Metro Vancouverites might have an opportunity to view the northern lights this week -- but it probably won't be a jaw-dropping display if they do.
The National Oceanic and Atmospheric Administration (NOAA)'s Space Weather Prediction Center has not issued a geomagnetic storm watch this week, meaning that there likely won't be a vibrant local viewing opportunity.
When there have been significant geomagnetic storms, residents of the Lower Mainland have captured spellbinding videos and photos of the aurora borealis.
But sky-watchers may still be able to catch some of the display locally.
When to see the northern lights in Metro Vancouver
The University of Alaska Fairbanks (UAF) says stormy space conditions could make viewing the aurora's green glow visible on Thursday, Sept. 14 night "Inuvik, Yellowknife, Rankin and Iqaluit to Juneau, Edmonton, Winnipeg and Sept-Iles, and visible low on the horizon from Vancouver, Great Falls, Pierre, Madison, Lansing, Ottawa, Portland and St. Johns.'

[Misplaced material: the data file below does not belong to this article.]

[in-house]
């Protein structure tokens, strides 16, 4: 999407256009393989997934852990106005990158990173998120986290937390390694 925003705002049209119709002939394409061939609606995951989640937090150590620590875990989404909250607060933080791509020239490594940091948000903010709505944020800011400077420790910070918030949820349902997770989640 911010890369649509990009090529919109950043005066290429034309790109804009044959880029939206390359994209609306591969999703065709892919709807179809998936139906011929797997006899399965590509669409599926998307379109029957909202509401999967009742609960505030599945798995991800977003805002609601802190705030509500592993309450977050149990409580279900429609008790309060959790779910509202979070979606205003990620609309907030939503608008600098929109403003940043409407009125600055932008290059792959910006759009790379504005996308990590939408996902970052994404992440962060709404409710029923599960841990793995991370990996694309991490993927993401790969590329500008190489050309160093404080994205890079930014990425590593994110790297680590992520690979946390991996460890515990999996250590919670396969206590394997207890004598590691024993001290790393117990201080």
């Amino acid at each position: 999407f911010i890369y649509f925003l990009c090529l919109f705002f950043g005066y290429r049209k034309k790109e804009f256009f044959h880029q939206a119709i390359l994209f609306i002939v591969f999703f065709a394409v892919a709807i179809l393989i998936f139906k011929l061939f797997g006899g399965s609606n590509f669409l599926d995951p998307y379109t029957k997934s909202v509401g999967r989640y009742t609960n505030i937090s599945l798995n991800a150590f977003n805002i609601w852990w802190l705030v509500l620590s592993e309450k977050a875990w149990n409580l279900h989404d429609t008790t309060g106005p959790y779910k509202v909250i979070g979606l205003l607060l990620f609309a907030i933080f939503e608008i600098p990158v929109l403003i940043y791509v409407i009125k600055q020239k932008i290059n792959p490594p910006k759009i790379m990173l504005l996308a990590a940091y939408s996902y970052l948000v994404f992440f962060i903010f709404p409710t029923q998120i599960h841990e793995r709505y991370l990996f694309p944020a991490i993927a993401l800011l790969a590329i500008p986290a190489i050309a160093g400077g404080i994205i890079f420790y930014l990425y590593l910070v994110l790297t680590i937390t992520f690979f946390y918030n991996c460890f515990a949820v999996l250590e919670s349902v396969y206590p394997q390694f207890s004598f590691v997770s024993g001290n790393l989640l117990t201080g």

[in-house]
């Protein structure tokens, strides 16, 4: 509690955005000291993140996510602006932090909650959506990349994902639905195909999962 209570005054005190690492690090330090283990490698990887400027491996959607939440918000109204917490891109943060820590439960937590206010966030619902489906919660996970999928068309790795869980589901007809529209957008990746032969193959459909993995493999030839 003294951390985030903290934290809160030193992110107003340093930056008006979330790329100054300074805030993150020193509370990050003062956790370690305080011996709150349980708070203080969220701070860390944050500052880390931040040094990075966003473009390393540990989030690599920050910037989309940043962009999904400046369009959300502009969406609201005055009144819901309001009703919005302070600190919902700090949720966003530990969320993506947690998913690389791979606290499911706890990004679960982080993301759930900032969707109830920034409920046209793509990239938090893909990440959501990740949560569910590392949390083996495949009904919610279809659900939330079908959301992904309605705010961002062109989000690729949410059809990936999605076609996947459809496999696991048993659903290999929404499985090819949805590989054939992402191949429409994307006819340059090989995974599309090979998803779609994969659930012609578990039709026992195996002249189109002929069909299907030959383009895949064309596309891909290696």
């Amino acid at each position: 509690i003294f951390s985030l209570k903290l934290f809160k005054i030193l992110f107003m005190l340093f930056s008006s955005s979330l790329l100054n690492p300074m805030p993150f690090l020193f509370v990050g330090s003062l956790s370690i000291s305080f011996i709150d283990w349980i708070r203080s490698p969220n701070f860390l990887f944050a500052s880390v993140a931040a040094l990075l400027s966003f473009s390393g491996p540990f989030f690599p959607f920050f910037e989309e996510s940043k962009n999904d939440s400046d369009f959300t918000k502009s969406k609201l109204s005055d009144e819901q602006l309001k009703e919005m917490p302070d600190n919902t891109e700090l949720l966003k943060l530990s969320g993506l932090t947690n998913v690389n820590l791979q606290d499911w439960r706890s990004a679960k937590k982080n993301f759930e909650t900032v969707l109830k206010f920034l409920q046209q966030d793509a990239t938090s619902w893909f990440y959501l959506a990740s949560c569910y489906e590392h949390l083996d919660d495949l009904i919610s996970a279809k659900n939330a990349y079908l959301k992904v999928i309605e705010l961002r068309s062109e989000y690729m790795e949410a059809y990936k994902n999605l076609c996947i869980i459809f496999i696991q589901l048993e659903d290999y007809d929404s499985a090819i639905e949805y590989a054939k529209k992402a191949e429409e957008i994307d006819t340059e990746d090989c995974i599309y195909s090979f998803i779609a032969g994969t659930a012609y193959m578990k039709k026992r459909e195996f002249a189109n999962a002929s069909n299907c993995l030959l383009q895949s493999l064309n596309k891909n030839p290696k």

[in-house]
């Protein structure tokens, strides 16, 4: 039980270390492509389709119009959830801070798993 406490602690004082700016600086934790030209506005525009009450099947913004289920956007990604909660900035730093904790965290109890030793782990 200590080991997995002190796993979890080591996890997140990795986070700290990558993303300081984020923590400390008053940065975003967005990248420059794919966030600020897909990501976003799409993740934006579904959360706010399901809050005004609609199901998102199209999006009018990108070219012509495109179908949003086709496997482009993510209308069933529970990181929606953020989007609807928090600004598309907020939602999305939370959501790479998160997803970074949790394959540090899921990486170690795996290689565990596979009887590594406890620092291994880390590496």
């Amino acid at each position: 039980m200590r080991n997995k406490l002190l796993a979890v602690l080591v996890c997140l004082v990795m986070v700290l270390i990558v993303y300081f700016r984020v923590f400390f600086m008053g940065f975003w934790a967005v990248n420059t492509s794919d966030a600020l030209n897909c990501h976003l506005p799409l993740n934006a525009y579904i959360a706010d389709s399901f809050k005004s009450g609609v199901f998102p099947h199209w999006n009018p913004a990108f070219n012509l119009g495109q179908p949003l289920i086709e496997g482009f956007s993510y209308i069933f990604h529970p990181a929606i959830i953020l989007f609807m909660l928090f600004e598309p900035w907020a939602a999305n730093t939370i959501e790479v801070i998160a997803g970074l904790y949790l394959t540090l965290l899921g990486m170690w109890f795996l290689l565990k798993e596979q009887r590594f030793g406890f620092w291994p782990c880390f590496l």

The university's online aurora monitor map shows what regions the aurora's green glow will likely reach, as well as other areas where there is less of a possibility. Additionally, there is a brief description below the map of the aurora activity on that particular day. You can switch to other days to see the forecast, too.
The aurora's haunting green glow may reach the same places on Friday, with the UAF's map indicating that Vancouverites might see some of the heavenly manifestation low on the horizon.
Metro Vancouver weather forecast offers ideal conditions for viewing northern lights
V.I.A.'s weather forecasting platform, Weatherhood, provides detailed, neighbourhood-specific forecasts for places across the Lower Mainland that include metrics like temperature, precipitation, air quality, humidity, and wind pressure.
For the remainder of the week, most neighbourhoods in the Lower Mainland show bright sunshine and climbing temperatures.
While it is possible to view the northern lights in Vancouver, your best bet for seeing the green glow is up north or outside of the city where there is less light pollution.
If you spot the aurora, it might not appear green or any other colour. Instead, you'll see an arcing, milky manifestation moving in the sky. In order to capture that green glow, you'll need to use a camera with a longer exposure.
Find out more northern lights information and viewing tips with our comprehensive guide.